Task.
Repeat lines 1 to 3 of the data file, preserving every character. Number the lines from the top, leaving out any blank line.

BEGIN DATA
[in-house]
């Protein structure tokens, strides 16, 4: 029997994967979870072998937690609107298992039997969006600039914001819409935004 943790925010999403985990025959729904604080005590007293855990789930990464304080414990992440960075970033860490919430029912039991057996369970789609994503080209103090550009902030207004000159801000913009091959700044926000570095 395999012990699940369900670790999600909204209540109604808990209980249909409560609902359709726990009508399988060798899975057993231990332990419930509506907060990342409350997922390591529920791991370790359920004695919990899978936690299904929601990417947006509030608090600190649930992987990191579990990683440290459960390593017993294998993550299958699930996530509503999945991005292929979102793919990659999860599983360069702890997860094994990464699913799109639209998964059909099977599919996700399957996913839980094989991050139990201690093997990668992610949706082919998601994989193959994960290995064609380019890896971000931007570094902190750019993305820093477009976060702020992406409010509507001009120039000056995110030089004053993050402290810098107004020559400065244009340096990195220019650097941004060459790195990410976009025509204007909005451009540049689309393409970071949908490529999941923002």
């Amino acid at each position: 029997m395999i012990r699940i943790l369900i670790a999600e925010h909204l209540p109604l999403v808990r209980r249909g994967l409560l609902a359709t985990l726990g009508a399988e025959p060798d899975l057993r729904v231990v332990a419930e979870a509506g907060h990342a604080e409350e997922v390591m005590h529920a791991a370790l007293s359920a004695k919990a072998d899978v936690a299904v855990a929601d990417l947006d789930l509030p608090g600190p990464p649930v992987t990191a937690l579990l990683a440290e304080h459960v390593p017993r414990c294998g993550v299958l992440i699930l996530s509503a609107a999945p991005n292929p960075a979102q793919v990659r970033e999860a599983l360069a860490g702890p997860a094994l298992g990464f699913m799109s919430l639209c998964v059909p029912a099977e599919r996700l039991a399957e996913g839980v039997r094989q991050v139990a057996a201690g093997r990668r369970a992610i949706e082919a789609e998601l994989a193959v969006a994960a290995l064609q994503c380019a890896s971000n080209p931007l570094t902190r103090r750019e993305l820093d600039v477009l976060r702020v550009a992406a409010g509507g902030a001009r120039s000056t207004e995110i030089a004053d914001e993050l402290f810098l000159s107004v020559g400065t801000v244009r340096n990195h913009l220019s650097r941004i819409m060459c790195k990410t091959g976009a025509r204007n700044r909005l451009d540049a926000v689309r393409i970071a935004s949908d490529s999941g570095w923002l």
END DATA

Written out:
[in-house]
């Protein structure tokens, strides 16, 4: 029997994967979870072998937690609107298992039997969006600039914001819409935004 943790925010999403985990025959729904604080005590007293855990789930990464304080414990992440960075970033860490919430029912039991057996369970789609994503080209103090550009902030207004000159801000913009091959700044926000570095 395999012990699940369900670790999600909204209540109604808990209980249909409560609902359709726990009508399988060798899975057993231990332990419930509506907060990342409350997922390591529920791991370790359920004695919990899978936690299904929601990417947006509030608090600190649930992987990191579990990683440290459960390593017993294998993550299958699930996530509503999945991005292929979102793919990659999860599983360069702890997860094994990464699913799109639209998964059909099977599919996700399957996913839980094989991050139990201690093997990668992610949706082919998601994989193959994960290995064609380019890896971000931007570094902190750019993305820093477009976060702020992406409010509507001009120039000056995110030089004053993050402290810098107004020559400065244009340096990195220019650097941004060459790195990410976009025509204007909005451009540049689309393409970071949908490529999941923002």
């Amino acid at each position: 029997m395999i012990r699940i943790l369900i670790a999600e925010h909204l209540p109604l999403v808990r209980r249909g994967l409560l609902a359709t985990l726990g009508a399988e025959p060798d899975l057993r729904v231990v332990a419930e979870a509506g907060h990342a604080e409350e997922v390591m005590h529920a791991a370790l007293s359920a004695k919990a072998d899978v936690a299904v855990a929601d990417l947006d789930l509030p608090g600190p990464p649930v992987t990191a937690l579990l990683a440290e304080h459960v390593p017993r414990c294998g993550v299958l992440i699930l996530s509503a609107a999945p991005n292929p960075a979102q793919v990659r970033e999860a599983l360069a860490g702890p997860a094994l298992g990464f699913m799109s919430l639209c998964v059909p029912a099977e599919r996700l039991a399957e996913g839980v039997r094989q991050v139990a057996a201690g093997r990668r369970a992610i949706e082919a789609e998601l994989a193959v969006a994960a290995l064609q994503c380019a890896s971000n080209p931007l570094t902190r103090r750019e993305l820093d600039v477009l976060r702020v550009a992406a409010g509507g902030a001009r120039s000056t207004e995110i030089a004053d914001e993050l402290f810098l000159s107004v020559g400065t801000v244009r340096n990195h913009l220019s650097r941004i819409m060459c790195k990410t091959g976009a025509r204007n700044r909005l451009d540049a926000v689309r393409i970071a935004s949908d490529s999941g570095w923002l």